As mentioned in the HTML section, the script works fine with the native HTML
<dialog> element and will polyfill its behaviour so the dialog works in any browser, regardless of their support for that HTML element. However, it is recommended not to use it and to rely on a
role="dialog" instead. Amongst other, here are the issues with the HTML
- Clicking the backdrop does not close the dialog on Chrome.
- The native
::backdroponly shows when programatically opening the dialog, not when using the
- Default styles are left to the browsers’ discretion and can be inconsistent.
- The alert dialog pattern (
role="alertdialog") simply does not work with the dialog element.
- Read more about the shortcoming of the dialog element by Scott O'hara.
If you really want to use the
<dialog> HTML element nevertheless, here are a few things you should know.
The provided base styles will not quite work because the dialog container does not receive the
aria-hidden attribute when hidden. That is because the dialog’s visibility is handled by the user-agent itself. This means the container is essentially always displayed. For that reason, it should not made fixed on top of everything, otherwise it prevents interacting with the page at all.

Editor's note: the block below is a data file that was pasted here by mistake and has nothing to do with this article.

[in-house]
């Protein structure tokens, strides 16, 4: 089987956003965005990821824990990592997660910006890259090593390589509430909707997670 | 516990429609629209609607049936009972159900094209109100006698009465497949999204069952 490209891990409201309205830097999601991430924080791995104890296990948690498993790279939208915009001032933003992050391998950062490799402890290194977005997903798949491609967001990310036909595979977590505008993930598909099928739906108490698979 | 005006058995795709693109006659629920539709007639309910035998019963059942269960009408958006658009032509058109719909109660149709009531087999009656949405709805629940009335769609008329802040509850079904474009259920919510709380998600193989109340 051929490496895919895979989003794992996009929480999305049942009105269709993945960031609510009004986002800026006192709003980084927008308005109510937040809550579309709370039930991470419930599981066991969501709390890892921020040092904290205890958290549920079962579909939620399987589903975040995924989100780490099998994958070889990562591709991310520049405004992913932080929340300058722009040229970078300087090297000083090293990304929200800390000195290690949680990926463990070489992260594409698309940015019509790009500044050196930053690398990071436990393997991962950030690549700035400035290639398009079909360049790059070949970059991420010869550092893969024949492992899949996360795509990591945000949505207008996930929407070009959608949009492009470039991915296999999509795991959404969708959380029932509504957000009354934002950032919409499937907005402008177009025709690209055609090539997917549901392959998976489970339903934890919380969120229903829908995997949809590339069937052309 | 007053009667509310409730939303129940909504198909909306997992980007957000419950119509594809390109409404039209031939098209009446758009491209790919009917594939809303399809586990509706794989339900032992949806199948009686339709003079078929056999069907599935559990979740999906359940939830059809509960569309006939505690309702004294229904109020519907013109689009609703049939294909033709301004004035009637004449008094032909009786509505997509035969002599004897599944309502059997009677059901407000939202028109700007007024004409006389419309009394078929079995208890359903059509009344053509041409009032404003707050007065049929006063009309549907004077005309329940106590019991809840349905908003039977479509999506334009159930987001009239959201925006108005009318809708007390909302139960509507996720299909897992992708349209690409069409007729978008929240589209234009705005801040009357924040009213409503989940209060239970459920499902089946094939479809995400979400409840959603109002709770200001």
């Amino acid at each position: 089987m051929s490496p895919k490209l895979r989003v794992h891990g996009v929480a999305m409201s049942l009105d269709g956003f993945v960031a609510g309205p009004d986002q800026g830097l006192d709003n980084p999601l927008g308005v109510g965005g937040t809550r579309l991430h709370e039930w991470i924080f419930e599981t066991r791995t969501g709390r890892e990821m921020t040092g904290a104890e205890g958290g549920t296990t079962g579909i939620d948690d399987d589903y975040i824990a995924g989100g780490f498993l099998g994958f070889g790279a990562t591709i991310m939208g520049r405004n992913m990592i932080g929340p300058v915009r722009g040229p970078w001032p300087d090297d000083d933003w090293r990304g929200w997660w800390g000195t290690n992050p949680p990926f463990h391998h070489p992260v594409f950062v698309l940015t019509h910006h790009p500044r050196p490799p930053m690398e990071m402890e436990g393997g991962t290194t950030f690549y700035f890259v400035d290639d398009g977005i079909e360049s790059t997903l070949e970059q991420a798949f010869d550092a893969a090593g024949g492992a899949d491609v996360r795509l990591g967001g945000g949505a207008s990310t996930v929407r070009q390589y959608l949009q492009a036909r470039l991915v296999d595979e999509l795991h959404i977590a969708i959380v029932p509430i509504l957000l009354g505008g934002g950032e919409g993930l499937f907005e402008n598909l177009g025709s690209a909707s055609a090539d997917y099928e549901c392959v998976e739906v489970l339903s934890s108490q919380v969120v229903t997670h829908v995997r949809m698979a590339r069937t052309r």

Fortunately, the library adds a
data-a11y-dialog-native attribute (with no value) when the
<dialog> element is used and natively supported. This attribute can be used to customise the styling layer based on user-agent support (or lack thereof).
The following styles are more suited to using
<dialog> element is used and natively supported, the argument passed to
hide() is being passed to the native call to
close(). If necessary, the
returnValue can be read using